Sunday, February 27, 2011

Dendrobates, Pets that can Kill, Maybe

Dendtrobates, better known as Poison Dart Frogs, or Poison Arrow Frogs, are available in the pet trade for people wish to have a small, but colorful, exotic pet. 

Discount Reptile Supplies at www.thatpetplace.comPoison Dart Frogs get their name from the fact that their skin secretes a poison, in some species this poison is enough to kill a human.   People in Central, and South America, where the frogs are from, have used the poison from certain frogs on their darts when hunting to kill game animals. In fact of over 170 different species, only 4 have been commonly used for this purpose, and many are as toxic as others.

In the pet trade it is generally believed that the frogs are less toxic, or not toxic at all, due to the fact their diet is not the same as that of wild frogs.  In the wild the poison dart frogs would be eating poisonous insects; ants, centipedes, and so forth, and their poison most likely comes through those sources.  It is still suggested to wear gloves when handling poison dart frogs because they can absorb chemicals from our skin that could harm them. 

Most keepers do not handle their pets, instead they set up their enclosure and simply enjoy viewing their small pets.

Poison dart frogs are generally not sold in regular pet stores, an interested buyer should seek out a breeder through reptile magazines, or at exotic pet shows. Captive bred animals should be purchased in favor of wild caught animals (which might be illegal).

Poison dart frogs require moist vivariums set up with lighting and heat according to the need of their species. 

See more pictures of Dendrobate Frogs
Read more on the care of Poison Dart Frogs
Read to see how Diet Impacts Frogs and Flamingos

Wednesday, February 23, 2011

Pet Chinchillas

Here at the Cabin, I must admit I know very little about pet Chinchillas.  When I was very young some people in the house we lived in kept them, but I believe they were being raised for fur, rather than as pets. 

Today many people keep Chinchillas as pets.  They are about the size of a rabbit, however they do have different care needs.  For starters Chinchillas must have dusts baths, and are more active at night than rabbits are.  Where a rabbit can be often handled during the day, a Chinchilla is best left resting, handled in the morning, or evening instead.

photo source

Chinchillas are not beginners pets, and do require special care.  The lifespan of a Chinchilla can be 12 years or more, so they are a pet that should be well thought out.

Here is a link to determine if a Chinchilla is a good pet for you.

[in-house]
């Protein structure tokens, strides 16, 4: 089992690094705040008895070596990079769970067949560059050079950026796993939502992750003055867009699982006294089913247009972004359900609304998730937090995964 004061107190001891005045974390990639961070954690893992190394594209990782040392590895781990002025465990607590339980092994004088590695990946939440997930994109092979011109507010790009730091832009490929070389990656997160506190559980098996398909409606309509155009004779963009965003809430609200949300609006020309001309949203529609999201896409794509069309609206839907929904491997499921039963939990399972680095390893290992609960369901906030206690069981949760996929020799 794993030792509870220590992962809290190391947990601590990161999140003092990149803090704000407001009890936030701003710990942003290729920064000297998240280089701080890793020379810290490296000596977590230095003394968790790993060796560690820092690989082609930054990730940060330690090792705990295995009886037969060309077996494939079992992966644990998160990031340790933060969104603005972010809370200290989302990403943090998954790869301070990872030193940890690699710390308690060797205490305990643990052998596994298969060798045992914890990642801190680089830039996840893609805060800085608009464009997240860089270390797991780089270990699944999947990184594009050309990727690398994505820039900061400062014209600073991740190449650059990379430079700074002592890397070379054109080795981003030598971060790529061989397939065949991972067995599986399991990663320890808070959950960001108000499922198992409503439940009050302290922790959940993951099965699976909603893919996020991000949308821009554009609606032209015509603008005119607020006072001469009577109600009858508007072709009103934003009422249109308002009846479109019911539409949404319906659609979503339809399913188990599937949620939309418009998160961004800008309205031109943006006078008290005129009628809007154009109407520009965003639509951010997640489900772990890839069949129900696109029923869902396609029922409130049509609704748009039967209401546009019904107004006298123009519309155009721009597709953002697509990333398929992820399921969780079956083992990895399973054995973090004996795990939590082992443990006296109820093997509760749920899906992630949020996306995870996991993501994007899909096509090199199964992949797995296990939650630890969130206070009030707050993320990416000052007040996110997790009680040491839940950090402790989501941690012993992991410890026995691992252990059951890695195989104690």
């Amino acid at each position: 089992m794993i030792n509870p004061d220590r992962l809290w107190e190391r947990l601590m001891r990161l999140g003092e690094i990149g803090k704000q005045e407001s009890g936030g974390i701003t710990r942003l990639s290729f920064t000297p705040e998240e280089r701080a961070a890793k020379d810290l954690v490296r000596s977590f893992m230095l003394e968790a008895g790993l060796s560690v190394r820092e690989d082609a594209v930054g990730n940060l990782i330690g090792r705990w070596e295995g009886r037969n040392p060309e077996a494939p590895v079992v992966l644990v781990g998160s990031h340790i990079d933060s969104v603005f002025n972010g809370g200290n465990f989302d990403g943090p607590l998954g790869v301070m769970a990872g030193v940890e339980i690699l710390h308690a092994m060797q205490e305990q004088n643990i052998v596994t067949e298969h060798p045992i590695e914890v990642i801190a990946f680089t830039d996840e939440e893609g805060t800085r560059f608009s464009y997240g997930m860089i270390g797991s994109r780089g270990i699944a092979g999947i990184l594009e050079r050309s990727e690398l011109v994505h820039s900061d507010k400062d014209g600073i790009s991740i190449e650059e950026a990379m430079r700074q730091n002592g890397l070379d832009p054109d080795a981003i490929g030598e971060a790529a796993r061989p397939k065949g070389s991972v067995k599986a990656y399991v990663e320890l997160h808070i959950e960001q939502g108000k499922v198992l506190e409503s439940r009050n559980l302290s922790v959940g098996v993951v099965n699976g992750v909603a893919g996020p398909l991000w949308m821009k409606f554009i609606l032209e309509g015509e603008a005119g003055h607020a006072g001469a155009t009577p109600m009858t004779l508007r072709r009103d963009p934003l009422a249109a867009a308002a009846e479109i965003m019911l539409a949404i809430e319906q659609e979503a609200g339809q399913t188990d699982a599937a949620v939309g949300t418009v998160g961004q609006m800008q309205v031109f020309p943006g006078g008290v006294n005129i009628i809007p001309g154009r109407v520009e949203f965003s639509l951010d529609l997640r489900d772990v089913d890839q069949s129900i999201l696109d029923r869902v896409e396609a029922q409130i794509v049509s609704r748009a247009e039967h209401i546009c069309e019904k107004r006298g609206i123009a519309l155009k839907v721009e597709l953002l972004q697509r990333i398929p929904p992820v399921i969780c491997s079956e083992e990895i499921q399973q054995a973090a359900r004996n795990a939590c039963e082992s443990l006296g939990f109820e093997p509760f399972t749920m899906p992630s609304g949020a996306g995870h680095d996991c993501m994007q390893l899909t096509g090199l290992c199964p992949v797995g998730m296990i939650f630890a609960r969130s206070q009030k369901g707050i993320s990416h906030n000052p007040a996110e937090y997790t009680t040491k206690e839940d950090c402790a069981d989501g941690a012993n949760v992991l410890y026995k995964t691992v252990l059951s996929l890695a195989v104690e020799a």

Here is a link on how to select and purchase a pet Chinchilla.

As with all pets, a Chinchilla should be purchased from a breeder, or adopted from an animal shelter, they should not be purchased from pet stores.  Pet stores get their chinchillas from mass breeders - the animals are not use to being handled, inbred, and will be over priced for their quality, and the parent animals may be housed in horrid conditions - which your purchase would continue to support.

Thursday, February 10, 2011

Pet Conures

Conures are small, colorful, and playful, parrots.  They are smart and enjoy learning tricks.  There are many different species of Conures in the pet trade, these include:  Green Cheek Conure, Jenday Conure, Nanday Conure, Blue Crowned Conure, and the Sun Conure. 

Nanday Conure ©

Sun Conure ©

Conures tend to be noisy birds (although few learn many words), so may not be a pet suitable for every home. As well they can be nippy in play if not handled correctly, keeping in mind that birds tend to “test” thinks with their beak, if they “test” your finger, and you pull back, they learn this as a game, and can soon become biters.

Conures require large cages, with thicker bars than would be needed for a budgie, or cockatiel. They must have enough time out of the cage to meet their mental requirements.  It should be noted that conures need 10 - 12 hours sleep a night, and prefer to be in the dark for sleeping, so should have their cage covered.

Conures are generally a friendly bird, especially if raised correctly, and many enjoy cuddling in blankets or with toys. However one should be aware that it is best to buy Conure from a reputable bird breeder, not a pet store.

Pet Conures can live up to 25 years, so should be considered as a long term commitment.
Read More:

Friday, February 4, 2011

Pet African Rainbow Crabs

Not everyone wants a furry pet, not everyone has space, or time, for a larger animal.  For those people a African Rainbow Crab may be the ideal solution.

African Rainbow Crabs are larger and more active than the Hermit Crab, making them a more interesting pet.  They come from the coastal regions of west Africa.  Rainbow Crabs are often called "soapbox crabs" or "moon crabs" however these names can also refer to other species of crab, to be sure, a Rainbow Crab is correctly known under the species name "Cardisoma armatum".

They are a land crab and when kept as pets must have more land, than water, in their enclosure. 

Read some Great Links on Rainbow Crabs

Easy to Care for Pets: Introducing the Rainbow Crab

How to look after a Pet Rainbow Crab

How a Rainbow Crab Moults its Exoskeleton